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Pistols: Locked & Loaded For The Open

Pistols: Locked and Loaded for the Open

Pistols are considered one of fitness’s more advanced and challenging movements due to the balance, strength and mobility skills required to perform them efficiently during a workout. This blog post will go over movement tips and strategies, as well as drills for optimizing pistol performance.

Pistol drills can be broken down into three categories: mobility, strength, and balance/weight-shifting. Athletes are strongly encouraged to incorporate into their workouts drills that build on all three components.

Mobility: The pistol requires end range flexion at the ankle, knee and hip joints. Banded joint mobilization drills are an effective way to increase mobility and can be included in warm-up or routine mobility sessions. Perform banded joint mobilizations with a moderate band, increasing the range of motion with each set.

Strength: Training both the eccentric and concentric components of pistols can greatly benefit single leg strength capacity. Increasing single leg strength capacity will allow an athlete to quickly perform a higher repetition of pistols during a workout, particularly under fatigue.

Eccentric strength drill: Stand at the edge of a box (moderate height), slowly lower into a full squat position until the unweighted leg reaches the floor. Once the full range of motion is completed, return to a fully extended position on top of the box. This drill focuses solely on the controlled lowering portion of the pistol. Perform 3 sets of 5 reps per leg (progressing to 10 reps and a higher box).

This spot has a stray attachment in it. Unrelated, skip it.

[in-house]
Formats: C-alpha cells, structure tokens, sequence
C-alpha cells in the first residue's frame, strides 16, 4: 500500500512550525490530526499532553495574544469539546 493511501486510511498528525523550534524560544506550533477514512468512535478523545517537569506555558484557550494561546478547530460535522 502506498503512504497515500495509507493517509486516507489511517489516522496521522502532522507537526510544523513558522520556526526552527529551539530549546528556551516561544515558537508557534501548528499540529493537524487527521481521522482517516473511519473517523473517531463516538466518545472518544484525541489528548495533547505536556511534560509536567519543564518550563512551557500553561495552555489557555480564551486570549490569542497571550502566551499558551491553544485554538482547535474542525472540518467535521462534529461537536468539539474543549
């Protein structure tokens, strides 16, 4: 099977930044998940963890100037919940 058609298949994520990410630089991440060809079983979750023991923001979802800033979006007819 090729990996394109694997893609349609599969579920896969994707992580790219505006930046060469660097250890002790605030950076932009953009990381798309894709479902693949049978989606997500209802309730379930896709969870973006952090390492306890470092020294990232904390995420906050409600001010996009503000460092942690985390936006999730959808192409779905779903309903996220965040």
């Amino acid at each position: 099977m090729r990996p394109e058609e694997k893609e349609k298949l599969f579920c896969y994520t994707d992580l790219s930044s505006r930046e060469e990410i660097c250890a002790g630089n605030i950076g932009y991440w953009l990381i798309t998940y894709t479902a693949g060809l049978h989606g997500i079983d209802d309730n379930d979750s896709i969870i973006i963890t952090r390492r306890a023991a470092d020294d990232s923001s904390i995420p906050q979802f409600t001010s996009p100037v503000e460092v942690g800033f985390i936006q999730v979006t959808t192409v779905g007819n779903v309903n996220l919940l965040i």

Concentric strength drill: Start in full flexion at the edge of a box, lift the unweighted leg from the floor and rise standing in full extension. This drill focuses on the leg strength necessary to stand up from the pistol position while also challenging single leg balance. Perform 3 sets of 5 reps per leg (progressing to 10 reps and a higher box).

Balance/weight-shifting Pistols require a high level of single leg balance in addition to the ability to quickly weight-shift from right to left. An effective drill for improving balance during pistols is using a counter-balance weight held in front of the body while performing single leg squats. Begin with a light to moderate weight plate and perform 5 repetitions per leg (progressing to 10 reps).

Movement tips and strategies: Quick and efficient pistols during a workout are best achieved by having a well-balanced ability to weight-shift equally and get into a smooth rhythm. Be mindful that one leg may require extra drill work to balance the strength/mobility of the opposing leg.

While practicing pistols, find a comfortable end position in the squat that still reaches below parallel but avoids bottoming out (reaching a depth where standing up is a challenge). This is the depth you will want to maintain throughout a workout and should be a familiar, comfortable single leg squat position.

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